A controversial Langley anti-SOGI activist used photos of a former Langley student in a presentation, incorrectly claiming students were “in drag” frequently in B.C. schools.
Kari Simpson of Culture Guard gave a presentation in Coquitlam Wednesday. It was recorded on the group’s Facebook Page.
Simpson used the photos of at least two students from a Langley high school in the presentation.
“This is how they go to school,” Simpson told her audience, incorrectly claiming that there are no longer dress codes in schools.
“If they want to dress up in drag, as drag queens, they’re allowed to,” she said. “Every day.”
Simpson told the Advance the photos were used with permission.
“Actually I talked to one of the kids months ago about the posting, and he said, ‘Go ahead, do whatever,'” Simpson said.
The conversation came in the context of a dispute on social media between the student and another person.
The former student’s parents are upset about the inclusion of the photos in the Culture Guard presentation. They were contacted by a teacher at the school who had seen one of the Culture Guard presentations that included the photos.
“She [Simpson] takes a lot of things out of context,” said Cliff Empey, the father of Cameron, one of the students in the photos.
“I’m kind of outraged,” said Cathy Empey, the student’s mother.
One of the pictures was taken on Hallowe’en, and the other was taken at a Pride event, Cathy said.
“They don’t dress like that at school,” she said.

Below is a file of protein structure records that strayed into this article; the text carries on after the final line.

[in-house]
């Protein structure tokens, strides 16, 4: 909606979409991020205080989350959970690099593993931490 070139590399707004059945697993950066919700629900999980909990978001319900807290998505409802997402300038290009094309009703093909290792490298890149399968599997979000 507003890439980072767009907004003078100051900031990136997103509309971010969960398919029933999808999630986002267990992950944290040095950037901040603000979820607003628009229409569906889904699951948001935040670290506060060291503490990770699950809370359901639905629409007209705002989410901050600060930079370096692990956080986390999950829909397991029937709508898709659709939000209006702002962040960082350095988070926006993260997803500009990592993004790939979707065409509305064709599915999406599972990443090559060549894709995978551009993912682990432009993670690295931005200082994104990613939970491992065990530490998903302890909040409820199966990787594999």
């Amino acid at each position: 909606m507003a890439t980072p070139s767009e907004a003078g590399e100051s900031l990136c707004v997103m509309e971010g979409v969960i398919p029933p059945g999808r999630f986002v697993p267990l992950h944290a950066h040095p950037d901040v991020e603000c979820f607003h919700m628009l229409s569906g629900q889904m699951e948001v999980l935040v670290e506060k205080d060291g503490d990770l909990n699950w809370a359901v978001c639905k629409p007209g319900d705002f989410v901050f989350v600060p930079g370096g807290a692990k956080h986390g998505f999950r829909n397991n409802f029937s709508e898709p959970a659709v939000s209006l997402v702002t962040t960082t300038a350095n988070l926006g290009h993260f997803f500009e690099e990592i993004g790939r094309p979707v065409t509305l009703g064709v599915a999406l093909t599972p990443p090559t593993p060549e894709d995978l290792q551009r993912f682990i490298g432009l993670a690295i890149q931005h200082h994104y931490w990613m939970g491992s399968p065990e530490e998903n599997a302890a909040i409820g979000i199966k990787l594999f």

The Empeys are calling for Simpson to stop using the photos and to issue a public apology.
“We’re looking into the lawyer route,” said Cathy.
The family supports the SOGI 123 program and has spoken to B.C. Parents for Inclusivity, a local group founded by Stacey Wakelin about the issue.
Simpson was asked if she knew the photos were from Hallowe’en.
“That’s not what I understand,” Simpson said. “And regardless, it’s not what schools are for.”
She said she’s had no contact with the student or family since her video was posted.
School board chair Rob McFarlane said he is still looking into the situation, and can’t comment on the specifics.
But in general, he said photos of students should not be used without permission.
“There’s rules around when student photos can be used,” McFarlane said.
Langley School District does have a dress code, referred to as “dress guidelines” on the district’s website.
“Clothing should demonstrate a respect for the school community,” the guidelines read in part. “Clothing should meet standards of suitability that are typical of an office workplace and should not be offensive to others.”
The guidelines also ban any clothing that promotes alcohol or drugs, encourages sexism, racism or bigotry, and bears direct or indirect messages related to violence, gang culture, sex, or pornography.
The district’s code of conduct also forbids “discriminatory conduct on the basis of race, colour, ancestry, place of origin, religion, marital status, family status, physical or mental disability, sex, sexual orientation, gender identity, political beliefs, and age.”
“Discriminatory conduct includes publishing or displaying anything that could discriminate against another based on accommodation, service and facility, or expose them to contempt or ridicule, on the basis of the above grounds,” says the code of conduct.
The presentation focused on Simpson’s claims about Sexual Orientation and Gender Identity (SOGI123) a set of materials in use by B.C. schools.
Simpson and her conservative group have protested against SOGI numerous times around the Lower Mainland and farther afield around the province.
She recently claimed to have invited the Hells Angels to an anti-SOGI protest in Vancouver, saying members of the outlaw motorcycle gang were parents too.